Article  CAS  Google Scholar 

  13. Johanson A, Risberg J, Tucker DM, Gustafson L (2006) Changes in frontal lobe activity with cognitive therapy for spider phobia. Applied Neuropsychology 13:34–41

    Article  PubMed  Google Scholar 

  14. Klorman R, Weerts T, Hastings J, Melamed B, Lang P (1974) Psychometric description of some fear-specific questionnaires. Behav Res 5:401–409

    Google Scholar 

  15. Lang PJ, Bradley M, Cuthbert B (1997) International Affective Picture System. Center for Research in Psychophysiology, University of Florida Gainesville

  16. Larson CL, Schaefer HS, Siegle GJ, Jackson CAB, Anderle MJ, Davidson RJ (2006) Fear is fast in phobic individuals: amygdala activation in response to fear-relevant stimuli. Biol Psychiatry 60:410–417

    Article  PubMed  Google Scholar 

  17. LeDoux J (2002) Synaptic self. How our brains become what we are. Penguin Books, London

    Google Scholar 

  18. Linden DEJ (2006) How psychotherapy changes the brain – the contribution of functional neuroimaging. Mol Psychiatry 11:528–538

    Article  PubMed  CAS  Google Scholar 

  19. Margraf J (1994) Diagnostisches Kurz-Interview bei psychischen Störungen, MiniDIPS. Springer-Verlag, Berlin

    Google Scholar 

  20. O’Doherty J (2001) Abstract reward and punishment representations in the human orbitofrontal cortex. Nat Neurosci 4:95–102

    Article  PubMed  CAS  Google Scholar 

  21. Miltner WH, Trippe RH, Krieschel S, Gutberlet I, Hecht H, Weiss T (2005) Event-related brain potentials and affective responses to threat in spider/snake-phobic and non-phobic subjects. Int J Psychophysiol 57:43–52

    Article  PubMed  Google Scholar 

  22. Öst LG (1996) One-session group treatment of spider phobia. Behav Res Ther 34:707–715

    Article  PubMed  Google Scholar 

  23. Öst LG, Ferebee I, Furmark T (1997) One-session group therapy of spider phobia: direct versus indirect treatments. Behav Res Ther 35:721–732

    Article  PubMed  Google Scholar 

  24. Paquette V, Lévesque J, Mensour B, Leroux JM, Beaudoin G, Bourgouin P, Beauregard M (2003) Change the mind and you change the brain: effects of cognitive behavioral therapy on the neural correlates of spider phobia. Neuroimage 18:401–409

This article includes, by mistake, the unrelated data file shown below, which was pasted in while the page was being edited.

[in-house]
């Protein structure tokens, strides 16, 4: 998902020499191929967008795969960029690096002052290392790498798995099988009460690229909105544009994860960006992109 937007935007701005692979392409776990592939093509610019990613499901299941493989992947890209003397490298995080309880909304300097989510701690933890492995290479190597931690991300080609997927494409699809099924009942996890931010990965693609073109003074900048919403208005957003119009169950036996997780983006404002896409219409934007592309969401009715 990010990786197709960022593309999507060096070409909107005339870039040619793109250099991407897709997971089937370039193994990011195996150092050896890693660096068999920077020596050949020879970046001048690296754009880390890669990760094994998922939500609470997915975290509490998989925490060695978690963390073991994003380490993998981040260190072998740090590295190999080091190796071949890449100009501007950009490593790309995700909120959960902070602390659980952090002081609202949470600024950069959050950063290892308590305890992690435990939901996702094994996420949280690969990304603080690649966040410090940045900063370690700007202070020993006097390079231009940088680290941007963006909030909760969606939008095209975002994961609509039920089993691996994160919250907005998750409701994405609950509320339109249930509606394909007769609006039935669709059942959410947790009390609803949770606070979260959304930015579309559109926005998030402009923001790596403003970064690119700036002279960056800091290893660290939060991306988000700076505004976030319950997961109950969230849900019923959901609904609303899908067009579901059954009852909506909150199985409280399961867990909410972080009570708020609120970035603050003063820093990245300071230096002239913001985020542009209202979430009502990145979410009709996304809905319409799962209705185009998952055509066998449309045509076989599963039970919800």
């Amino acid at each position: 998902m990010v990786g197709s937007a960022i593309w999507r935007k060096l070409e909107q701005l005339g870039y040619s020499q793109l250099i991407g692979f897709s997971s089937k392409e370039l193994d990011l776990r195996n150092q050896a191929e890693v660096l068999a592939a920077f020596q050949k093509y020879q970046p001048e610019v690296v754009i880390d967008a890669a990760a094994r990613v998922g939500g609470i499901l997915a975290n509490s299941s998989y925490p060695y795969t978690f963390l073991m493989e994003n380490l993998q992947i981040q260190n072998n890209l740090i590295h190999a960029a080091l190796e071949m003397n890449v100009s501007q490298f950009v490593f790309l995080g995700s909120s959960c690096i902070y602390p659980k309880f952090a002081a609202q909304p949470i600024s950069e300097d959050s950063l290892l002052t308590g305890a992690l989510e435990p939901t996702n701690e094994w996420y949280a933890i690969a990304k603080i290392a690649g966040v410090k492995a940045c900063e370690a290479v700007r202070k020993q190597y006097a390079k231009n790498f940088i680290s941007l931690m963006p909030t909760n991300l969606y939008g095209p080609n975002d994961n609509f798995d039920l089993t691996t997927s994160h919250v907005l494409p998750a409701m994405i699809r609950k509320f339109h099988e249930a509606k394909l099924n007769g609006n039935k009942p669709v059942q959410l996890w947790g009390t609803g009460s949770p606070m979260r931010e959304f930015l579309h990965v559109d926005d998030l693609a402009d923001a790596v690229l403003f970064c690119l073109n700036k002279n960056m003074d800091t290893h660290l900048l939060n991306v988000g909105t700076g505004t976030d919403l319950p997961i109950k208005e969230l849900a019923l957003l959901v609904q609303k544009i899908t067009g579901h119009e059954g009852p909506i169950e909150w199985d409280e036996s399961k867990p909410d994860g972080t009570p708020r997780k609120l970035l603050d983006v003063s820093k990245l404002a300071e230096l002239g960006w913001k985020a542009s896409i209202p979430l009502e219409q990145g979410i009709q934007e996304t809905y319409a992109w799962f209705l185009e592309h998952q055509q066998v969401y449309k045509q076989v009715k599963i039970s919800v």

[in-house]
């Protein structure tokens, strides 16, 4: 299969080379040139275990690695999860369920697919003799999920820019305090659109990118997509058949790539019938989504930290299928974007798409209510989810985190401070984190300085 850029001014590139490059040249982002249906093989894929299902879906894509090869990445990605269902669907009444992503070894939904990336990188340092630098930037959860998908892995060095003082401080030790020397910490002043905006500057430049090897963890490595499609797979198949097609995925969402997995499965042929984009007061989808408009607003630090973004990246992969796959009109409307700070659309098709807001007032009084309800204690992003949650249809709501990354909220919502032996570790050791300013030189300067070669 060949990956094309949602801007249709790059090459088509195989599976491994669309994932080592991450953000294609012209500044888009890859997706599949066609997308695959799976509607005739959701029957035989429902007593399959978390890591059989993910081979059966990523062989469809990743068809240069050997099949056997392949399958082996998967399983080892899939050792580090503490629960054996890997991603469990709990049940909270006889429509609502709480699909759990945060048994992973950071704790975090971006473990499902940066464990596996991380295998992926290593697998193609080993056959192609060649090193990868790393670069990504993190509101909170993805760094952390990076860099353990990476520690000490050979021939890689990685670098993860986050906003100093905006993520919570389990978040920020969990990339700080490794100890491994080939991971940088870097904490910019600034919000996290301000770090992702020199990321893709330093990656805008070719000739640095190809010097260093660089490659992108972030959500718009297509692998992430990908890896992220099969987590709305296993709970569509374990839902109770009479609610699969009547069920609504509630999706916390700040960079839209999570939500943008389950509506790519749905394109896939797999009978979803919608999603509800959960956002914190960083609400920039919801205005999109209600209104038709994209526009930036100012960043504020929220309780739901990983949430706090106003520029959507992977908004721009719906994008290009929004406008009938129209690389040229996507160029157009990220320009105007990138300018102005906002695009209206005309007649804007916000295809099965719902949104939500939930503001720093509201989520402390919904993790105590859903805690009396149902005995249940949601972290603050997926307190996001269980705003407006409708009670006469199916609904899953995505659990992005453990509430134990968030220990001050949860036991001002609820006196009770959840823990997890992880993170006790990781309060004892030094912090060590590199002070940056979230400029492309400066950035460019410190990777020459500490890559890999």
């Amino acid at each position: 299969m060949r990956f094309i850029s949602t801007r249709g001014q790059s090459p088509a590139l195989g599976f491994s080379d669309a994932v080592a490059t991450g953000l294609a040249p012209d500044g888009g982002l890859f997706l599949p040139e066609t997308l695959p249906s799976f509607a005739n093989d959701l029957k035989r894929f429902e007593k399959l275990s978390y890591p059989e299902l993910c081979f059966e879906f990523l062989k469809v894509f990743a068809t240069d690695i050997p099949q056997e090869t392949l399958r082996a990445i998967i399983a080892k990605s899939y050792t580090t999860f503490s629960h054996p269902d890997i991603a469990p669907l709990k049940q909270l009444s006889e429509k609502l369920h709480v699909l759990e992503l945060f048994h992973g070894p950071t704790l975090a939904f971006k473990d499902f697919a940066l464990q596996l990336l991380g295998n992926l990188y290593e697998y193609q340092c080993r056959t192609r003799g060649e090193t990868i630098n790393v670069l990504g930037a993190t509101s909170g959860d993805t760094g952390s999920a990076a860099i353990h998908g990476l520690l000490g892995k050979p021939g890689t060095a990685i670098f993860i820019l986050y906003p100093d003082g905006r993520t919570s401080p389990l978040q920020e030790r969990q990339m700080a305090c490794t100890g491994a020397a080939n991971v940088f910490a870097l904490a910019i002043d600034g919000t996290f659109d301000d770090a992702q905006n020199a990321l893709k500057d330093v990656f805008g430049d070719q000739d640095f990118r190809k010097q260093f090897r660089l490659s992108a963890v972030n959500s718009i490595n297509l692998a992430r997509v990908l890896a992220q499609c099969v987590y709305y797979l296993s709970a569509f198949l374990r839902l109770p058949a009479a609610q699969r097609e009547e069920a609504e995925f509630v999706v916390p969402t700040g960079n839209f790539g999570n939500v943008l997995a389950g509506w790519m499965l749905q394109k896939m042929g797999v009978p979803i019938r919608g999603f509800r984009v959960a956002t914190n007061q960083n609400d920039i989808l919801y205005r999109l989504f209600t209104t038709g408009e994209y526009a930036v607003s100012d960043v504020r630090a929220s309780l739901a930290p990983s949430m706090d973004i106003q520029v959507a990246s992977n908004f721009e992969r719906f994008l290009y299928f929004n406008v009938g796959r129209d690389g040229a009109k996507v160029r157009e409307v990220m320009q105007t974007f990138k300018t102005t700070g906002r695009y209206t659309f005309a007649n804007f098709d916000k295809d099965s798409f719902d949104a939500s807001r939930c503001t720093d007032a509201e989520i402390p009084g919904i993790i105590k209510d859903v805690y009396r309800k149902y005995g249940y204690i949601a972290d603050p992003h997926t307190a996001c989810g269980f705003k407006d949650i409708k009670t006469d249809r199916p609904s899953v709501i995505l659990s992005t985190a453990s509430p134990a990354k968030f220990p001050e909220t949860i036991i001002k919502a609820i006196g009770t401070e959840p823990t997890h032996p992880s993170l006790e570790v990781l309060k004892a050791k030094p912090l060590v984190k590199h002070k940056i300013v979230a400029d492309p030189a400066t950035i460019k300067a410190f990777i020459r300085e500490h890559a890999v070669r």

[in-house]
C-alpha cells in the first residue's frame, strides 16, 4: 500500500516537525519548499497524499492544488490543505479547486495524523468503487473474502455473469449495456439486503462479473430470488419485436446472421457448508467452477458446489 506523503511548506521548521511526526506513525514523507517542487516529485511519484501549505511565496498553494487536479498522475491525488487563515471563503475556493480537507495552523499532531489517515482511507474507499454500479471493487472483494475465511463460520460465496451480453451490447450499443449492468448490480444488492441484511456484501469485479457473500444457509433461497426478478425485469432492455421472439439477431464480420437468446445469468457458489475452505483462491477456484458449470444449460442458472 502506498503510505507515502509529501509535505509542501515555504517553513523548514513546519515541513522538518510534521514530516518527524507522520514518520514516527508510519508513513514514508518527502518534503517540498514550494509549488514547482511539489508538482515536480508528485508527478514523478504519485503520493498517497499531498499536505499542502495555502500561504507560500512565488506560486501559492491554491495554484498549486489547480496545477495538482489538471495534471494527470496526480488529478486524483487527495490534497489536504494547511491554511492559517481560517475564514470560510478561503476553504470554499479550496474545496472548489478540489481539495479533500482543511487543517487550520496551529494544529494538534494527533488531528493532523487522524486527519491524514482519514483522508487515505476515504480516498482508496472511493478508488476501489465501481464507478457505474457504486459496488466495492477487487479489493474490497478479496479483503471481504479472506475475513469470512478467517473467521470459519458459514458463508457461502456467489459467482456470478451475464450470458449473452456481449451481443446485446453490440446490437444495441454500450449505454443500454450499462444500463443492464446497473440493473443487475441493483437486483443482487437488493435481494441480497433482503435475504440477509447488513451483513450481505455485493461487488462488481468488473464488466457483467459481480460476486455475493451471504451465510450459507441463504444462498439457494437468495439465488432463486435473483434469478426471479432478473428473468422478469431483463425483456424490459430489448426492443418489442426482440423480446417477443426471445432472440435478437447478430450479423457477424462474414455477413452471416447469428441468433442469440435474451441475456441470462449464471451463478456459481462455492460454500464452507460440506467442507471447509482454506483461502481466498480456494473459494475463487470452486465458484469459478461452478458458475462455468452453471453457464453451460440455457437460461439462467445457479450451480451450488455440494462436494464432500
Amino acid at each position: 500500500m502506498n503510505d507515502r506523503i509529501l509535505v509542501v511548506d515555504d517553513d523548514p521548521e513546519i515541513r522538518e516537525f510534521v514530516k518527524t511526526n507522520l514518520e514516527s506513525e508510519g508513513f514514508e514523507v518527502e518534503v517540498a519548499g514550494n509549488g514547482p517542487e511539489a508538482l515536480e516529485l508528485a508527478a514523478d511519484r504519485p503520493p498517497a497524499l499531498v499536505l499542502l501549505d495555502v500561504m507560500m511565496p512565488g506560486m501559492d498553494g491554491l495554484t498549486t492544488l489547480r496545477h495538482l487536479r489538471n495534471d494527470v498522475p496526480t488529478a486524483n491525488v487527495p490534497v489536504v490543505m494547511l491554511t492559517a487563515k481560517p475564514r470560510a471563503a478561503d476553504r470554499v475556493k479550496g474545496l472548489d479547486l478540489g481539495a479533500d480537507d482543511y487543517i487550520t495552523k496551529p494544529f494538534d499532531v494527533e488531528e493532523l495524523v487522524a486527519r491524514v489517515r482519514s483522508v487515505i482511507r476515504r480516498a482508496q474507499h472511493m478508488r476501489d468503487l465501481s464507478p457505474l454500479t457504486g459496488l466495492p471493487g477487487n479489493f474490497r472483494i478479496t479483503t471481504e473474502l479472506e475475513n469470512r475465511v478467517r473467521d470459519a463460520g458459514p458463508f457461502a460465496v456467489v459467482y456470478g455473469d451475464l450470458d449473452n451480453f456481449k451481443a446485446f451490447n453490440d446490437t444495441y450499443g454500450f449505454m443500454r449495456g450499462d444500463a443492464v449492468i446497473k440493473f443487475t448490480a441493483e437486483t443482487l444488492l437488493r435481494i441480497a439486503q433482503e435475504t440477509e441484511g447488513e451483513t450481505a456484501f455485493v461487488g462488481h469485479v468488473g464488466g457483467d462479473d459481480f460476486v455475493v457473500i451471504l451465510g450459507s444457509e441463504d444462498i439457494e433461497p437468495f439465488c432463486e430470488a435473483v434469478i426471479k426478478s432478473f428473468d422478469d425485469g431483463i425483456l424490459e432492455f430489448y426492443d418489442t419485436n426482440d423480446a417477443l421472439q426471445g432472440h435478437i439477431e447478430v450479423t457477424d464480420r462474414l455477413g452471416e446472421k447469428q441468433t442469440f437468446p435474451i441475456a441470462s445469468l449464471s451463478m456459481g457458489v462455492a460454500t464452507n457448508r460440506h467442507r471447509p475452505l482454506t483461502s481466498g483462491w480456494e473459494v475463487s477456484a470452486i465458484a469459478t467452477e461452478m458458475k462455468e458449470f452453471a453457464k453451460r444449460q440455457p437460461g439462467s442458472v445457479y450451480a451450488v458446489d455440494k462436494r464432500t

Article  PubMed  Google Scholar 

  25. Rauch SL, Savage CR, Alpert NM, Miguel EC, Baer L, Breiter HC (1995) A positron emission tomography study of simple phobic symptom provocation. Arch Gen Psychiatry 52:20–28

    PubMed  CAS  Google Scholar 

  26. Rolls ET (1999) The brain and emotion. University press, Oxford

    Google Scholar 

  27. Schienle A, Schäfer A, Walter B, Stark R, Vaitl D (2005) Brain activation of spider phobics towards disorder-relevant, generally disgust- and fear-inducing pictures. Neurosci Lett 388:1–6

    Article  PubMed  CAS  Google Scholar 

  28. Straube T, Glauer M, Dilger S, Mentzel HJ, Miltner WHR (2006) Effects of cognitive-behavioral therapy on brain activation in specific phobia. Neuroimage 29:125–135

    Article  PubMed  Google Scholar 

  29. Tzourio-Mazoyer N, Landeau B, Papathanassiou D, Crivello F, Etard O, Delcroix N, Mazoyer B, Joliot M. (2002) Automated anatomical labeling of activations in SPM using a macroscopic anatomical parcellation of the MNI MRI single-subject brain. Neuroimage 15:273–289

    Article  PubMed  CAS  Google Scholar 

  30. Ursu S, Carter CS (2005) Outcome representations, counterfactual comparisons and the human orbitofrontal cortex: implications for neuroimaging studies of decision-making. Cogn Brain Res 23:51–60

    Article  Google Scholar 

  31. Walter B, Blecker C, Kirsch P, Sammer G, Schienle A, Stark R (2003) MARINA: An easy to use tool for the creation of MAsks for Region of INterest Analyses. Neuroimage 19: CD-ROM

  32. Zald DH (2003) The human amygdala and the emotional evaluation of sensory stimuli. Brain Res Rev 41:88–123

    Article  PubMed  Google Scholar 

Download references


This work was supported by a grant from the German Research Foundation to A.S.

Author information

Authors and Affiliations


Corresponding author

Correspondence to Anne Schienle.

Rights and permissions

Reprints and permissions

About this article

Cite this article

Schienle, A., Schäfer, A., Hermann, A. et al. Symptom provocation and reduction in patients suffering from spider phobia. Eur Arch Psychiatry Clin Neurosc 257, 486–493 (2007).

Download citation

  • Received:

  • Accepted:

  • Published:

  • Issue Date:

  • DOI:

Key words